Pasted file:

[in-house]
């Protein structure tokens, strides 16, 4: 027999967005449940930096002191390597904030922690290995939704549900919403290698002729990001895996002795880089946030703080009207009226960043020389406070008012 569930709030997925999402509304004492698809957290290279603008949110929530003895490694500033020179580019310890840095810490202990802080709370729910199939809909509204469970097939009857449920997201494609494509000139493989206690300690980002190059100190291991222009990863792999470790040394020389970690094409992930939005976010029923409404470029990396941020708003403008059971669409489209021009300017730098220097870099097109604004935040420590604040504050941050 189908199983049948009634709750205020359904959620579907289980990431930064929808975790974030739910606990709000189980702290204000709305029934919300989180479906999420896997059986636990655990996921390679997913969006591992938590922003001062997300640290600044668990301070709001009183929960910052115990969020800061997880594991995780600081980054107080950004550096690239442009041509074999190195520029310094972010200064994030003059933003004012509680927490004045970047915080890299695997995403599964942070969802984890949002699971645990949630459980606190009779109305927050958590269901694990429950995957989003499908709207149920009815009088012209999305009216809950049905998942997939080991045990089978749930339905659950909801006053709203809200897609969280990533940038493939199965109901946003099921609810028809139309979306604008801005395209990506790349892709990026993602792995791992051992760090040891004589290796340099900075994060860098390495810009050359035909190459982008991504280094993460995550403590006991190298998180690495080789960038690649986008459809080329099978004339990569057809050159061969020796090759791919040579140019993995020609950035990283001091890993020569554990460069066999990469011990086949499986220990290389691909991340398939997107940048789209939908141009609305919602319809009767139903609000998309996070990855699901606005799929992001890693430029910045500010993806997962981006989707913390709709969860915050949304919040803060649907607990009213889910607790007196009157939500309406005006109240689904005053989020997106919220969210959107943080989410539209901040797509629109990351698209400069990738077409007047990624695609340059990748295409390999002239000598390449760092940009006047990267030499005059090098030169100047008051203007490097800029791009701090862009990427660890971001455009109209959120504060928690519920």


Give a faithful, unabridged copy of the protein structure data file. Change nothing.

[in-house]
């Protein structure tokens, strides 16, 4: 027999967005449940930096002191390597904030922690290995939704549900919403290698002729990001895996002795880089946030703080009207009226960043020389406070008012 569930709030997925999402509304004492698809957290290279603008949110929530003895490694500033020179580019310890840095810490202990802080709370729910199939809909509204469970097939009857449920997201494609494509000139493989206690300690980002190059100190291991222009990863792999470790040394020389970690094409992930939005976010029923409404470029990396941020708003403008059971669409489209021009300017730098220097870099097109604004935040420590604040504050941050 189908199983049948009634709750205020359904959620579907289980990431930064929808975790974030739910606990709000189980702290204000709305029934919300989180479906999420896997059986636990655990996921390679997913969006591992938590922003001062997300640290600044668990301070709001009183929960910052115990969020800061997880594991995780600081980054107080950004550096690239442009041509074999190195520029310094972010200064994030003059933003004012509680927490004045970047915080890299695997995403599964942070969802984890949002699971645990949630459980606190009779109305927050958590269901694990429950995957989003499908709207149920009815009088012209999305009216809950049905998942997939080991045990089978749930339905659950909801006053709203809200897609969280990533940038493939199965109901946003099921609810028809139309979306604008801005395209990506790349892709990026993602792995791992051992760090040891004589290796340099900075994060860098390495810009050359035909190459982008991504280094993460995550403590006991190298998180690495080789960038690649986008459809080329099978004339990569057809050159061969020796090759791919040579140019993995020609950035990283001091890993020569554990460069066999990469011990086949499986220990290389691909991340398939997107940048789209939908141009609305919602319809009767139903609000998309996070990855699901606005799929992001890693430029910045500010993806997962981006989707913390709709969860915050949304919040803060649907607990009213889910607790007196009157939500309406005006109240689904005053989020997106919220969210959107943080989410539209901040797509629109990351698209400069990738077409007047990624695609340059990748295409390999002239000598390449760092940009006047990267030499005059090098030169100047008051203007490097800029791009701090862009990427660890971001455009109209959120504060928690519920």